🇮🇳 India's Rape Crisis | Unintended Consequences | 101 East

🇮🇳  India's Rape Crisis | Unintended Consequences | 101 East

Unintended consequences: India's rape crisis India’s burgeoning economy has a dark side: Cities across the country are struggling with rising cases of rape and sexual harassment. While growing numbers of women have joined the workforce, many are also being attacked by men used to a traditional patriarchal environment, breeding resentment and violence. In New Delhi, commonly described as the "rape capital" of the country, women and men alike are fighting back in creative ways. A new emergency task force, a special women’s taxi service and even an anti-rape smartphone app have been created to tackle the rape crisis. 101 East travels to India to meet Indians from all walks of life working together to end violence against women. More from 101 East on: YouTube - http://aje.io/101eastYouTube Facebook - http://facebook.com/101east Twitter - http://twitter.com/aj101east Instagram - http://instagram.com/aj101east Website - http://aljazeera.com/101east

🇲🇾 Sabah's Invisible Children | 101 East

🇲🇾 Sabah's Invisible Children | 101 East

Hiding in the shadows of the Malaysian state of Sabah, are tiny figures, the children of migrants who are growing up stateless. Born in Malaysia but citizens of no country, they spend their lives on the run from authorities. 101 East enters the world of Sabah's invisible children. More from 101 East on: YouTube - http://aje.io/101eastYouTube Facebook - http://facebook.com/101east Twitter - http://twitter.com/aj101east Instagram - http://instagram.com/aj101east Website - http://aljazeera.com/101east

What can Khashoggi tape reveal about his murder? | Inside story

What can Khashoggi tape reveal about his murder? | Inside story

Saudi Arabia has given numerous versions of what happened to Jamal Khashoggi at its consulate in Istanbul, but has always maintained Crown Prince Mohammed bin Salman knew nothing about his death. And it has insisted the killing wasn't premeditated. But now the Turkish newspaper Hurriyet has leaked an audio recording that contradicts the latest Saudi narrative. It suggests a hit squad discussed Khashoggi's murder prior to him entering the consulate on October 2nd. Presenter Laura Kyle Guests: Saad Djebbar, International Lawyer and Political Commentator. He represented PLO Leader Yasser Arafat’s widow and Al Jazeera journalists who were in prison. Matthew Bryza, former White House official and Senior fellow at the Atlantic Council Sahar Aziz, Professor of Law at Rutgers University and Director of the Center on Security, Race, and Civil Rights - Subscribe to our channel: http://aje.io/AJSubscribe - Follow us on Twitter: https://twitter.com/AJEnglish - Find us on Facebook: https://www.facebook.com/aljazeera - Check our website: https://www.aljazeera.com/ #Khashoggi #BinSalman #KhashoggiTape #Turkey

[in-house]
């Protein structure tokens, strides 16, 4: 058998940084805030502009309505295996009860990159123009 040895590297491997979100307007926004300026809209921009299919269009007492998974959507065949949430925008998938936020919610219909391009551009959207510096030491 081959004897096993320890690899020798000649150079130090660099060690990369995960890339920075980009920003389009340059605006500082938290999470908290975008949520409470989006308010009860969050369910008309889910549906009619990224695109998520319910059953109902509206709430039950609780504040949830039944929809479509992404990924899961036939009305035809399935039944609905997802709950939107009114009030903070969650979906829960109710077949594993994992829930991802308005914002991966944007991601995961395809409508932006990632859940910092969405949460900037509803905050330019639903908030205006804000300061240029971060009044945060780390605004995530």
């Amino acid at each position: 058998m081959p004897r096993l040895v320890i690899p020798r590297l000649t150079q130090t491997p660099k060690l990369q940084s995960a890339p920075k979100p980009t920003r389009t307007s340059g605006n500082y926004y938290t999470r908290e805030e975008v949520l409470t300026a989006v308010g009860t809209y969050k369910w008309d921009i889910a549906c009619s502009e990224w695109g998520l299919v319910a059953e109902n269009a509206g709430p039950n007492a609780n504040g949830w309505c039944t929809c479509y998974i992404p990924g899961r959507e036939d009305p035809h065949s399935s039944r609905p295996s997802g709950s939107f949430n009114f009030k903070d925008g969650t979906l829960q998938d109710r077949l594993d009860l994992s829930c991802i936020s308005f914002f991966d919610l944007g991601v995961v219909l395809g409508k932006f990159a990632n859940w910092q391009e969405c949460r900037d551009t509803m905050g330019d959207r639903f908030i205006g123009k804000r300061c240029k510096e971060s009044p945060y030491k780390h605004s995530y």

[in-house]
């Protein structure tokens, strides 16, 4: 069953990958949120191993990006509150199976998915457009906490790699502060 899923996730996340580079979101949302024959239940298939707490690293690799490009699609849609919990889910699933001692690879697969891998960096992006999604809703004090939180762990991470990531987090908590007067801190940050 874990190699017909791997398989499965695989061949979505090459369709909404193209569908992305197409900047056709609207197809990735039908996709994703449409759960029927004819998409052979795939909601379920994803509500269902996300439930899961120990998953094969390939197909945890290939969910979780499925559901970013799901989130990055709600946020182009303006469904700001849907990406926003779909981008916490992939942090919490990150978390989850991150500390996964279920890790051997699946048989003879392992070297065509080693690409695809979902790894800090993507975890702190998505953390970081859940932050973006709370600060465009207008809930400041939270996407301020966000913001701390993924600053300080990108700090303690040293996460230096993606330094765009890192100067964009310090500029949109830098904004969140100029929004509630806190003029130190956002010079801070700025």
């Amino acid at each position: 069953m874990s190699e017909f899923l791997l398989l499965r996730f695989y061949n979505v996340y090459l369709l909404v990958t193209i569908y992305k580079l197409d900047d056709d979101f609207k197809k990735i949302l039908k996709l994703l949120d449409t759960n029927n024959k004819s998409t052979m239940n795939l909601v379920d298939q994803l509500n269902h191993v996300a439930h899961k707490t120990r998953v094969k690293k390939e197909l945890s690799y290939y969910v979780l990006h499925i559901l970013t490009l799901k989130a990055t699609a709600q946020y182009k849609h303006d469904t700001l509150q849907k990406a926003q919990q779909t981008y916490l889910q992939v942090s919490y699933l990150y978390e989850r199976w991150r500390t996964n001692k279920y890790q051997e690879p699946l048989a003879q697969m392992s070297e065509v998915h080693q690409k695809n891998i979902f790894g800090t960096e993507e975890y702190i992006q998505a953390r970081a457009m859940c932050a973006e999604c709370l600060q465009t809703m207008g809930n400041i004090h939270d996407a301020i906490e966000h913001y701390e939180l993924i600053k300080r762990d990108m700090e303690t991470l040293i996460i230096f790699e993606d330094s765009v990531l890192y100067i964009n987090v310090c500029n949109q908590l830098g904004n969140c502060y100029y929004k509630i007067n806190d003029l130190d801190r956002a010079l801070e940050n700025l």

Where Children Must Work - Tropic Of Cancer - Episode 5 Preview - BBC Two

Where Children Must Work  - Tropic Of Cancer - Episode 5 Preview - BBC Two

SUBSCRIBE for more BBC highlights: https://bit.ly/2IXqEIn More about this episode: http://www.bbc.co.uk/programmes/b00s5wzp Simon Reeve meets 10-year-old Jahangir, who works in a sweltering glass factory in Dhaka, Bangladesh, for less than 50p a day. There are more than three million child labourers in Bangladesh, and because more than 80 per cent of Bangladeshis live on around £1 a day, families would go hungry without the money children earn. Charities and NGOs in Bangladesh now realise they cannot always prevent children from working. But Simon visits one of thousands of centres opened by UNICEF for child labourers to attend before and after their work shifts, so they can secure an education, friendship and a future. Simon's epic trip around the Tropic of Cancer takes him through 18 countries on the northern edge of Earths tropical zone. Starting in Mexico he travels east through the glorious Caribbean, to a stunning desert oasis in North Africa, across India and Asia, and on a dangerous, covert incursion into the remote hills of western Burma.

Top Videa -  loading... Změnit krajinu
Načíst dalších 10 videí
 
 
Sorry, You can't play this video
00:00/00:00
  •  
  •  
  •  
  •  
  •  
  •  
  •  
CLOSE
CLOSE
CLOSE